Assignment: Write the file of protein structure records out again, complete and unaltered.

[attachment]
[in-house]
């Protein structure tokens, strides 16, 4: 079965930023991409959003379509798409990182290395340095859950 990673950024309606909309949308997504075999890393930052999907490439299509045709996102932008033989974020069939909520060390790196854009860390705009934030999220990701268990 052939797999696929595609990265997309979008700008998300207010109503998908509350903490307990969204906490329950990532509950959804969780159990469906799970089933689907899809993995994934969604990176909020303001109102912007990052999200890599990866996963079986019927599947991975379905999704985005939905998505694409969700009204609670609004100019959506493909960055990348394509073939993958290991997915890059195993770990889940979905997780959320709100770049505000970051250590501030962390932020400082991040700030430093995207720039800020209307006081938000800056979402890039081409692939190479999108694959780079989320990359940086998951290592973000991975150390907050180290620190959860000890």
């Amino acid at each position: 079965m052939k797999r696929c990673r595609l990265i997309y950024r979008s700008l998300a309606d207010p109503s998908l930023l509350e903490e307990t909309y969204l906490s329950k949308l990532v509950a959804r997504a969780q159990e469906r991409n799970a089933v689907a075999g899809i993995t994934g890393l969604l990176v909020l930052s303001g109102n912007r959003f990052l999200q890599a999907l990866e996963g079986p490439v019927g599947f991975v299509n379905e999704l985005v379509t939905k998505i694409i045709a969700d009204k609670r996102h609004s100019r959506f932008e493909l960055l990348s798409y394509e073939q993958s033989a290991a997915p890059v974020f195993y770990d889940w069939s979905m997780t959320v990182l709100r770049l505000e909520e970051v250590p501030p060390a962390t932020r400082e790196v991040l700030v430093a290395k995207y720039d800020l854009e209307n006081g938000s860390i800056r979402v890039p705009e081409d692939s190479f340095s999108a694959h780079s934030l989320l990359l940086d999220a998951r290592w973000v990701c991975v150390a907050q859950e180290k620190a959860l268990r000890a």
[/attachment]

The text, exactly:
[in-house]
């Protein structure tokens, strides 16, 4: 079965930023991409959003379509798409990182290395340095859950 990673950024309606909309949308997504075999890393930052999907490439299509045709996102932008033989974020069939909520060390790196854009860390705009934030999220990701268990 052939797999696929595609990265997309979008700008998300207010109503998908509350903490307990969204906490329950990532509950959804969780159990469906799970089933689907899809993995994934969604990176909020303001109102912007990052999200890599990866996963079986019927599947991975379905999704985005939905998505694409969700009204609670609004100019959506493909960055990348394509073939993958290991997915890059195993770990889940979905997780959320709100770049505000970051250590501030962390932020400082991040700030430093995207720039800020209307006081938000800056979402890039081409692939190479999108694959780079989320990359940086998951290592973000991975150390907050180290620190959860000890």
């Amino acid at each position: 079965m052939k797999r696929c990673r595609l990265i997309y950024r979008s700008l998300a309606d207010p109503s998908l930023l509350e903490e307990t909309y969204l906490s329950k949308l990532v509950a959804r997504a969780q159990e469906r991409n799970a089933v689907a075999g899809i993995t994934g890393l969604l990176v909020l930052s303001g109102n912007r959003f990052l999200q890599a999907l990866e996963g079986p490439v019927g599947f991975v299509n379905e999704l985005v379509t939905k998505i694409i045709a969700d009204k609670r996102h609004s100019r959506f932008e493909l960055l990348s798409y394509e073939q993958s033989a290991a997915p890059v974020f195993y770990d889940w069939s979905m997780t959320v990182l709100r770049l505000e909520e970051v250590p501030p060390a962390t932020r400082e790196v991040l700030v430093a290395k995207y720039d800020l854009e209307n006081g938000s860390i800056r979402v890039p705009e081409d692939s190479f340095s999108a694959h780079s934030l989320l990359l940086d999220a998951r290592w973000v990701c991975v150390a907050q859950e180290k620190a959860l268990r000890a």